Johnson, Claire M. 1956-

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JOHNSON, Claire M. 1956-


Born December 15, 1956, in Berkeley, California; daughter of a doctor and a nurse; married; husband's name, Mark; children: Emma, Paul. Ethnicity: "Irish-Scots." Education: University of California-Berkeley, B.A.; attended California Culinary Academy. Politics: Democrat. Hobbies and other interests: Cooking, reading, gardening, quilting, sewing.


Home—Lafayette, CA. Agent—c/o Poisoned Pen Press, 6962 East First Avenue, Suite 103, Scottsdale, AZ 85251. E-mail—[email protected].


Author and pastry chef, 1983-91; University of California-Berkeley, editor.


Mystery Writers of America, Sisters in Crime.


Malice Domestic writers grant, 1999.


Beat until Stiff, Poisoned Pen Press (Scottsdale, AZ), 2002.


A second novel with working title Roux Morgue.


After training as a historian but being unable to find work in that crowded field, Claire M. Johnson decided to turn to her lifelong passion for cooking. She registered for an eighteen-month cooking course at the California Culinary Academy, where she acquired the skills to be a pastry chef. She then began working in some of San Francisco's best restaurants. After eight years, however, she called it quits and began a writing career. Her first book, Beat until Stiff, is a murder mystery set in San Francisco's restaurant district.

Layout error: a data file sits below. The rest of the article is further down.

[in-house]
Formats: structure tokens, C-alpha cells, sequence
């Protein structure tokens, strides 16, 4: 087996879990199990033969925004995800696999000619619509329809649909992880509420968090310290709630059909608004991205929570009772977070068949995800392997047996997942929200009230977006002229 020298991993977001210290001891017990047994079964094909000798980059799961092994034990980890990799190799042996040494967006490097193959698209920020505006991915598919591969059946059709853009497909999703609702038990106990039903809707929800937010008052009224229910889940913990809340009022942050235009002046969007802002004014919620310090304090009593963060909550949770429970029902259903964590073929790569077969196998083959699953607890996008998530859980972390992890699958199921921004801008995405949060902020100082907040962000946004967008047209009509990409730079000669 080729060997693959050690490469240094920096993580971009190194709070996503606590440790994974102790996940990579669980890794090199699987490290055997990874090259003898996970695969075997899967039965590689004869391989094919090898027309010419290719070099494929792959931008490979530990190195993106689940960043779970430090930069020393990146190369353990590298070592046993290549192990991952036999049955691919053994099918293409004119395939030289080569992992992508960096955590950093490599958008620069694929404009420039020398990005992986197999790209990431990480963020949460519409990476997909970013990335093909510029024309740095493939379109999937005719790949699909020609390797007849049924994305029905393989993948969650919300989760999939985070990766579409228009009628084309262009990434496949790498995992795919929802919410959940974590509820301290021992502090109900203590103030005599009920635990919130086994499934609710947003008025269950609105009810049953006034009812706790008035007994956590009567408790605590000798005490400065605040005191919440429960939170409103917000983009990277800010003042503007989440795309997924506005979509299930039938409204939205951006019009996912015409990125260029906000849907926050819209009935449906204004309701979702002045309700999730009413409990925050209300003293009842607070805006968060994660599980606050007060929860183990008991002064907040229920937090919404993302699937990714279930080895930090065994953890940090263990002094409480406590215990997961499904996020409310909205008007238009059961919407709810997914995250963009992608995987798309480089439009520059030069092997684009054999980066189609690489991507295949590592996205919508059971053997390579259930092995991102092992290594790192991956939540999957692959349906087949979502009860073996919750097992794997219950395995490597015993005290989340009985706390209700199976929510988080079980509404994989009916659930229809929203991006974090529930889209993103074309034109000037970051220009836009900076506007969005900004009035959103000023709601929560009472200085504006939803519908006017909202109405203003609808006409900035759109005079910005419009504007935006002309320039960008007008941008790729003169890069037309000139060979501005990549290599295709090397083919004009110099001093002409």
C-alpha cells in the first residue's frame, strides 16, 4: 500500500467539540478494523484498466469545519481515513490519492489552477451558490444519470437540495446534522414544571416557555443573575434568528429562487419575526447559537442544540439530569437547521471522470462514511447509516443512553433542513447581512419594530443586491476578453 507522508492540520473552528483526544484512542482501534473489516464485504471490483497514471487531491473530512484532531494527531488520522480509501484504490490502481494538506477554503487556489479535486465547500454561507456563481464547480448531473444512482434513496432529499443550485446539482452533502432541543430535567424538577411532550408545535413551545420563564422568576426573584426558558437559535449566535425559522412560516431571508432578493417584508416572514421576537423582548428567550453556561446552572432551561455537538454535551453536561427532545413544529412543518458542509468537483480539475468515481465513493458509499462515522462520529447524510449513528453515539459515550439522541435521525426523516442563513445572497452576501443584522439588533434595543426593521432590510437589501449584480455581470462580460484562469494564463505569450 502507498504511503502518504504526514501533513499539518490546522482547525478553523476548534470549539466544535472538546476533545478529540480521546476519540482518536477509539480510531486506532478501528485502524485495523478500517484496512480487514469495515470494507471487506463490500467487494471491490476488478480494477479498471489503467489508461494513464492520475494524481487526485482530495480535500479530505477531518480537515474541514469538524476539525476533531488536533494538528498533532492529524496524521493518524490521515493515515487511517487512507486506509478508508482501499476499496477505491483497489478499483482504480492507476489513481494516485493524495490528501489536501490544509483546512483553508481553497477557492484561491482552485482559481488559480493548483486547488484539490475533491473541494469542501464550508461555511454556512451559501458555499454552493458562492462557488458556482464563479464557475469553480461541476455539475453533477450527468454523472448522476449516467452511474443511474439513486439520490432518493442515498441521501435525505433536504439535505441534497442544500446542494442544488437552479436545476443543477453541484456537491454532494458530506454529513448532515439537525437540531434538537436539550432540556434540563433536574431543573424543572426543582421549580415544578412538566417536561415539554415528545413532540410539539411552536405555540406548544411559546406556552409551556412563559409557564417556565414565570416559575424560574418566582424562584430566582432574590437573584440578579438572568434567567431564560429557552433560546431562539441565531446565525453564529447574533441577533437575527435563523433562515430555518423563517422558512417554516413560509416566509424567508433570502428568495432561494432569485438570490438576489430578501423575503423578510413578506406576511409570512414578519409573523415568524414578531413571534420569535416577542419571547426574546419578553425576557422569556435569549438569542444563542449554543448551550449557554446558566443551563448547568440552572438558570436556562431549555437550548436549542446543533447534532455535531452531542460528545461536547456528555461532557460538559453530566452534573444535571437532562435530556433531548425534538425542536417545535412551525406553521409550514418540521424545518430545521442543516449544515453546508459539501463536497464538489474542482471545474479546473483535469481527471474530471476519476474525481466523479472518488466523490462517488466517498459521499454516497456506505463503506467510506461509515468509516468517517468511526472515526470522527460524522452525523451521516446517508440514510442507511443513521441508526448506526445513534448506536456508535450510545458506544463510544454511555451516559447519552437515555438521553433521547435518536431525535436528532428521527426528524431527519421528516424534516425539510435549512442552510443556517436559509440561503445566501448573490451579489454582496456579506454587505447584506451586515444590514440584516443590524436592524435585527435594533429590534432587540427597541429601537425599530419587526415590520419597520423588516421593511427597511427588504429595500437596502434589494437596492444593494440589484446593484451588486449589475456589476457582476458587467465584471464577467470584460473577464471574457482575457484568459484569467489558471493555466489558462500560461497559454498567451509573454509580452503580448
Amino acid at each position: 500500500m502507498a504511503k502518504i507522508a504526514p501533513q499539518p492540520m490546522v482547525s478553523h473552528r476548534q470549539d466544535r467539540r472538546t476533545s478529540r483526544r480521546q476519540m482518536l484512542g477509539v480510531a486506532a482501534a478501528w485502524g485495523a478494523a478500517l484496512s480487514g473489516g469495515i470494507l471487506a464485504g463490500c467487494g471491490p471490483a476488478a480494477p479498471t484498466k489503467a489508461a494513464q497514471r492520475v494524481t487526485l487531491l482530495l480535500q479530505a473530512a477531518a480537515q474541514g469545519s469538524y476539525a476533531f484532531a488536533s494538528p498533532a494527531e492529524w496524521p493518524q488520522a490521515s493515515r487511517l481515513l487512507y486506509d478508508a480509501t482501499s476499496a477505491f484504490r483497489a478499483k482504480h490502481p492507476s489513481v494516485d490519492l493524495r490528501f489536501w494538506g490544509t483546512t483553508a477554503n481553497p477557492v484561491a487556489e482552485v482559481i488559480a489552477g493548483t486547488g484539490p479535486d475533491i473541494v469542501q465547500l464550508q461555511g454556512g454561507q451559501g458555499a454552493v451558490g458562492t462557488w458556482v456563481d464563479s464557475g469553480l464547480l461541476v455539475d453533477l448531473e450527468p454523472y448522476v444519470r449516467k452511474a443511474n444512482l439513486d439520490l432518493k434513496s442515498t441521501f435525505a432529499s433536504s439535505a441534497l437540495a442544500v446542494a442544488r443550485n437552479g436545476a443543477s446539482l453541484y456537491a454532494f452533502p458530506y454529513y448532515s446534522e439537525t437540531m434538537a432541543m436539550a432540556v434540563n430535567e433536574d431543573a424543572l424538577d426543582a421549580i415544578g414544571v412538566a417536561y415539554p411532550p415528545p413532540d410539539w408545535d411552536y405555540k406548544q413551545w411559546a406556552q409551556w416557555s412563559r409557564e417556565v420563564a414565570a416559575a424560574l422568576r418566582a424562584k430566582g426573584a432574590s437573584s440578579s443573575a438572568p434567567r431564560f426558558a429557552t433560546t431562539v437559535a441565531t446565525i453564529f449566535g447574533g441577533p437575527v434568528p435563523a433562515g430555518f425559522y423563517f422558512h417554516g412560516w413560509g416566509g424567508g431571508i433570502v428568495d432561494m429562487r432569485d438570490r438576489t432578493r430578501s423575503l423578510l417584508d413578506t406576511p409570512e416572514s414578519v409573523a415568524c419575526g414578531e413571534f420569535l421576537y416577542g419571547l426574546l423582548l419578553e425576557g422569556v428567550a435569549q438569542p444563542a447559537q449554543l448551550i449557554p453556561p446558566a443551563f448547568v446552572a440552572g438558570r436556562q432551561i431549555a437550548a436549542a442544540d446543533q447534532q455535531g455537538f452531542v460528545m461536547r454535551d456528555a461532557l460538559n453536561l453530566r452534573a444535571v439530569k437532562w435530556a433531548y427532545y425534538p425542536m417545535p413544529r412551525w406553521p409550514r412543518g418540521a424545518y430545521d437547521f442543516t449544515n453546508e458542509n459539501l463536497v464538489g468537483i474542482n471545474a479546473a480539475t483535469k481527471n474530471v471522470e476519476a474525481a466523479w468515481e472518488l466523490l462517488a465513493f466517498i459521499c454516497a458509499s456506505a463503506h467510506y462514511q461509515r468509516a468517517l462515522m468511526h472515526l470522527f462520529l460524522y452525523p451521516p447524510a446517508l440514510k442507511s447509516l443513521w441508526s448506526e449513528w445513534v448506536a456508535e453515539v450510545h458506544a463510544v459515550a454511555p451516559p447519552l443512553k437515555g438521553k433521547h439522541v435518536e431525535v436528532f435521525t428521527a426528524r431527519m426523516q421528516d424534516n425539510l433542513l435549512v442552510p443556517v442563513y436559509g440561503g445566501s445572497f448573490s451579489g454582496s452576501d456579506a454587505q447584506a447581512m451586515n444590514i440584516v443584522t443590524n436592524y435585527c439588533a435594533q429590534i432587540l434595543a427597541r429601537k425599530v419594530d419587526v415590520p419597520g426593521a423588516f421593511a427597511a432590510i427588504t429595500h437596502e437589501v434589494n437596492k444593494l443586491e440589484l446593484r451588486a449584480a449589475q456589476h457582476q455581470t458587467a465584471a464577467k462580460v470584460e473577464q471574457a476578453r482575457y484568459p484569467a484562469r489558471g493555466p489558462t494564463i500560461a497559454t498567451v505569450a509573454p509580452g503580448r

The novel's protagonist is Mary Ryan, a pastry chef who is recently divorced from San Francisco police detective Jim McCreary. When Mary begins prepping one day, she discovers the dead body of a co-worker hidden in the restaurant's laundry room. With Jim's partner assigned to the case, Mary herself becomes involved in the investigation. The novel presents a not-too-nice view of restaurants and their kitchens, where more than just food-making is going on. Johnson exposes the nature of philandering chefs, the demands of egotistical patrons, and the all-too-familiar practice of hiring undocumented immigrants in exchange for cheap labor.

A reviewer for Publishers Weekly hailed the novel as a "delicious debut," and added that it would likely appeal not only to mystery buffs but also to readers who enjoyed serious food-themed books. Beat until Stiff was nominated for an Agatha Award as best first novel.



Kirkus Reviews, October 15, 2002, review of Beat until Stiff, p. 1508.

Publishers Weekly, November 25, 2002, review of Beat until Stiff, p. 46.


Roux Morgue Web site,http:/ (January 16, 2003).

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Johnson, Claire M. 1956-

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